Florida’s Fifth District Court of Appeal recently emphasized the need for lenders to strictly comply with the notice requirements of a mortgage prior to foreclosure. In Samaroo v. Wells Fargo, the borrower appealed the circuit court’s entry of a summary final judgment of mortgage foreclosure. Finding that the bank failed to strictly comply with all of the notice requirements contained in the mortgage, the 5th DCA ruled against the bank and overturned the foreclosure judgment.

Before it initiated the litigation, the bank sent a demand letter to inform the borrower that the loan was in default and that the bank elected to accelerate the loan. The letter further informed the borrower that partial payments would not cure the default. However, the letter failed to explicitly mention that the borrower had the right to reinstate the loan after acceleration. This omission was a problem because the mortgage stipulated that any notice of default must inform the borrowers of the right to reinstate their loan after acceleration.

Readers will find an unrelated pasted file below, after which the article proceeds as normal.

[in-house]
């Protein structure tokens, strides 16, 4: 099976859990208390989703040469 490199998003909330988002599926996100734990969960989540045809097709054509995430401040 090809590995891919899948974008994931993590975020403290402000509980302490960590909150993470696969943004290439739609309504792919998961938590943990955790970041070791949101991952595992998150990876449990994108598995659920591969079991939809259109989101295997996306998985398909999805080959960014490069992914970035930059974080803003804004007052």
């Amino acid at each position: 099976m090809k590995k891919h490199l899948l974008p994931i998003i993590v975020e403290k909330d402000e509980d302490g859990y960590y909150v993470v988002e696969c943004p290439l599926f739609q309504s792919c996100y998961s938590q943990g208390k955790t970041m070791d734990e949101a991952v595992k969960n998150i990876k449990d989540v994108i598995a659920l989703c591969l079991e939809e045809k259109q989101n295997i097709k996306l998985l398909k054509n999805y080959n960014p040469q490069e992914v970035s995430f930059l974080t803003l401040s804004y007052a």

The bank suggested on appeal that its default letter “substantially” complied with the notice requirements of the mortgage. However, the 5th DCA rejected this argument because the bank’s own mortgage specified all of the important information to be provided to a borrower in default. In seeking to foreclose the mortgage, the bank itself could not provide any notice less than what the mortgage required.

This particular case began in April 2009. However, the 5th DCA’s ruling means that the bank must restart the foreclosure process five years after it began. Lenders and their counsel cannot be too careful about complying with the notice provisions provided by their own loan documents.